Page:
The Bush Administration continues its efforts in the all-important No Big Money Crony Left Behind program:
The Securities and Exchange Commission has begun to take steps on two fronts to protect corporations, executives and accounting firms from investor lawsuits that accuse them of fraud.
Last Friday, the commission filed a little-noticed brief in the Supreme Court urging the adoption of a legal standard that would make it harder for shareholders to prevail in fraud lawsuits against publicly traded companies and their executives….
Critics said that the moves signaled a major retrenchment from the post-Enron changes and showed that a lobbying push by big companies, Wall Street firms and the accounting industry was gaining traction as they seek to roll back what they see as onerous regulation and excessive investor litigation.
But Christopher Cox, the chairman of the commission, said in an interview Monday that both efforts were in the best interests of investors because they aimed at preventing the accounting industry from further consolidation and at limiting what he called “fraudulent lawsuits,” including some he said were filed by “professional plaintiffs.”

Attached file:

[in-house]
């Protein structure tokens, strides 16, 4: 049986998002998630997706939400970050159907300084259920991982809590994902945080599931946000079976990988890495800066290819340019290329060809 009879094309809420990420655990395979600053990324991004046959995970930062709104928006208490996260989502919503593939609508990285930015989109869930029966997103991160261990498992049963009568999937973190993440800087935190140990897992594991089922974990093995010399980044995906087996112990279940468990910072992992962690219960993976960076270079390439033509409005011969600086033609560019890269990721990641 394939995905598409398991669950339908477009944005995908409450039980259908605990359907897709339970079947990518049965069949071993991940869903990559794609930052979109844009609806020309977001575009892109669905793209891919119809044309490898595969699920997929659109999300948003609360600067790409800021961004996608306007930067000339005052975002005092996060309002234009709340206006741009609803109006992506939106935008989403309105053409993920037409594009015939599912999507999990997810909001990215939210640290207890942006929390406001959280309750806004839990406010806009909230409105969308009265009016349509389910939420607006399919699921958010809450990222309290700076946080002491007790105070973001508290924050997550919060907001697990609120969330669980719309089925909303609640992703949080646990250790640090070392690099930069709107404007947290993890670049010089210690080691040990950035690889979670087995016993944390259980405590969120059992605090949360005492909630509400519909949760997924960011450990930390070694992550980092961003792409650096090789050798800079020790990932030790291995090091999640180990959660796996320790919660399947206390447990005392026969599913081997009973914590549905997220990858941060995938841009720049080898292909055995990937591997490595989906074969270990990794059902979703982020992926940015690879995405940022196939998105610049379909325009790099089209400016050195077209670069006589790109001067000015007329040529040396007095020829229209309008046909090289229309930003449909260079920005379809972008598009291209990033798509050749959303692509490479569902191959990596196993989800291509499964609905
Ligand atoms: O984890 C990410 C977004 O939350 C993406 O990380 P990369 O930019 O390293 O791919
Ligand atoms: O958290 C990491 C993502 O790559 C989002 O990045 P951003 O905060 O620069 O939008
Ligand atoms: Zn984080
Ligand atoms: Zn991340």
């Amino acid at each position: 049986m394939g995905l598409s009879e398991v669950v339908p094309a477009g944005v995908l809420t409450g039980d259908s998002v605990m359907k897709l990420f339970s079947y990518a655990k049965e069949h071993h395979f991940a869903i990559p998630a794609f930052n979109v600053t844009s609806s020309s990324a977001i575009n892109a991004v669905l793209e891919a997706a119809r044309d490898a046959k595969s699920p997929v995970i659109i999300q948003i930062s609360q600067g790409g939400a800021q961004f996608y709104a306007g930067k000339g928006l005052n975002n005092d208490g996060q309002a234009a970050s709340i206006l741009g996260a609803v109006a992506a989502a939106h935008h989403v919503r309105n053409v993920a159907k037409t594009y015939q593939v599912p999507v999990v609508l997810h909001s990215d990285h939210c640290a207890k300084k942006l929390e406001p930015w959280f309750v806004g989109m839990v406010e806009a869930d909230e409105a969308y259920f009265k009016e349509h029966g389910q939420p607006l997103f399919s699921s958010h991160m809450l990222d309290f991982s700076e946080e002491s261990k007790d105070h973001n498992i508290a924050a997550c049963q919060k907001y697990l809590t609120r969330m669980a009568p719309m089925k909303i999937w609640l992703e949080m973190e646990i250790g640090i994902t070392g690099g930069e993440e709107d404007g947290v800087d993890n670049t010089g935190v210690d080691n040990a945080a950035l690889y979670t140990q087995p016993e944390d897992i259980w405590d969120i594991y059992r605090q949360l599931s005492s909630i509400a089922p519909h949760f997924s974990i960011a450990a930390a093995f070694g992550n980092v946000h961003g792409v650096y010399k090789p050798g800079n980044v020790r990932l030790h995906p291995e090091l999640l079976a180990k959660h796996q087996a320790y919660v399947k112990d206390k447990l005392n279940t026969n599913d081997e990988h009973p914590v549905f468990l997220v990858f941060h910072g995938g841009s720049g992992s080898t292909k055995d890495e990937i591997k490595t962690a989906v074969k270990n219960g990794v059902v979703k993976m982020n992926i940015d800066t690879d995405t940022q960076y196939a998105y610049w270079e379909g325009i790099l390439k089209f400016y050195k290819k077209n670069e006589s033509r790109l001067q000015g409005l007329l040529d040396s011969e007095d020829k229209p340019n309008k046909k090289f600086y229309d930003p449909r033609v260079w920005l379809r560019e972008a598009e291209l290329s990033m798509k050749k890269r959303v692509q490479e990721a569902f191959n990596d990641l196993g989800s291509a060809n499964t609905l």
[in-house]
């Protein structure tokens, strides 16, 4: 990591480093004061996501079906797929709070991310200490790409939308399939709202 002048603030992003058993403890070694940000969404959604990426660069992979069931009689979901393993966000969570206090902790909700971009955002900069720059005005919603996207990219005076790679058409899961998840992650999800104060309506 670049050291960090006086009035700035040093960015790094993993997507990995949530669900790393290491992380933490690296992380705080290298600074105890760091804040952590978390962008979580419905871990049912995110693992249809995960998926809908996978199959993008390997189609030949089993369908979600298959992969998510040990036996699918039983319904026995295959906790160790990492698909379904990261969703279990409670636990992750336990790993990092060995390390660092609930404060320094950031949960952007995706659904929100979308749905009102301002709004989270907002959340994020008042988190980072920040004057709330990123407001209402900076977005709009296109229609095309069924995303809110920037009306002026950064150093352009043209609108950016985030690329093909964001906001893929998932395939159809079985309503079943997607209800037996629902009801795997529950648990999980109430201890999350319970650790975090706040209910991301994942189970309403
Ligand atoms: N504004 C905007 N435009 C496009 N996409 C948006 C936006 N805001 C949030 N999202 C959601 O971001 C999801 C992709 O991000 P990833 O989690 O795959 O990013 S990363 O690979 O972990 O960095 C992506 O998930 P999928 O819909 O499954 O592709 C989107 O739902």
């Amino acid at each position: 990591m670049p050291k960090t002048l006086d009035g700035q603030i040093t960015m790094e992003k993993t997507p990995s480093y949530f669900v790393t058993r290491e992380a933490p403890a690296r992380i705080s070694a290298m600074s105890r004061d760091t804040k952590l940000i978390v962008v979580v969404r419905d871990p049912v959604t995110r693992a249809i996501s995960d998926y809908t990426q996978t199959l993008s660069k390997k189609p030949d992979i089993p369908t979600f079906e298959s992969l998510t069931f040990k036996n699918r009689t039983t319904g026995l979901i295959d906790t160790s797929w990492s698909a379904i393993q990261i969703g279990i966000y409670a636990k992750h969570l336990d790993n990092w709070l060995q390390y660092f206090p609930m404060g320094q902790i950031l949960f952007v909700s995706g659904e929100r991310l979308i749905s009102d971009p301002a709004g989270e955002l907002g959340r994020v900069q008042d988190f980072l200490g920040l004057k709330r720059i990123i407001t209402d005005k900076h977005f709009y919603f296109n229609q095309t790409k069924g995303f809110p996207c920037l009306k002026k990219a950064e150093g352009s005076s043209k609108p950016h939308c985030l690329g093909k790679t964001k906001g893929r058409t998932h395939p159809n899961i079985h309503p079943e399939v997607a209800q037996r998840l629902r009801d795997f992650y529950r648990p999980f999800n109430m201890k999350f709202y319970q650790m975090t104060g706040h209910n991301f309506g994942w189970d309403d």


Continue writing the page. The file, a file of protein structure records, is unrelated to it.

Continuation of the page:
Institutional investors and some analysts expressed alarm at the developments, noting that the number of shareholder lawsuits was declining significantly. “It is clear from these actions that this is a commission intent on reversing seven decades of rule making, by Democrats and Republicans, that have protected investors and opposed shielding auditors,” said Lynn E. Turner, a former chief accountant at the commission and the managing director of research at Glass Lewis, an adviser to large shareholders. “This administration and this agency are very pro-business and anti-investor.”
Yes, because the currently declining number of lawsuits indicates….what? That the regulatory environment might actually be working as a deterrent to fraudulent activity by the very executives who were bilking investors in the past without such stepped-up measures. You know, that this type of regulatory environment has actually been successful at putting a stop to inappropriate, criminal and fraudulent behavior by executives who might otherwise let their personal greed get the best of them.
Never let it be said that the Bush Administration could leave well enough alone. If something is actually working as it is supposed to work, it's clear that it has to be tweaked into failure. Heckuva job.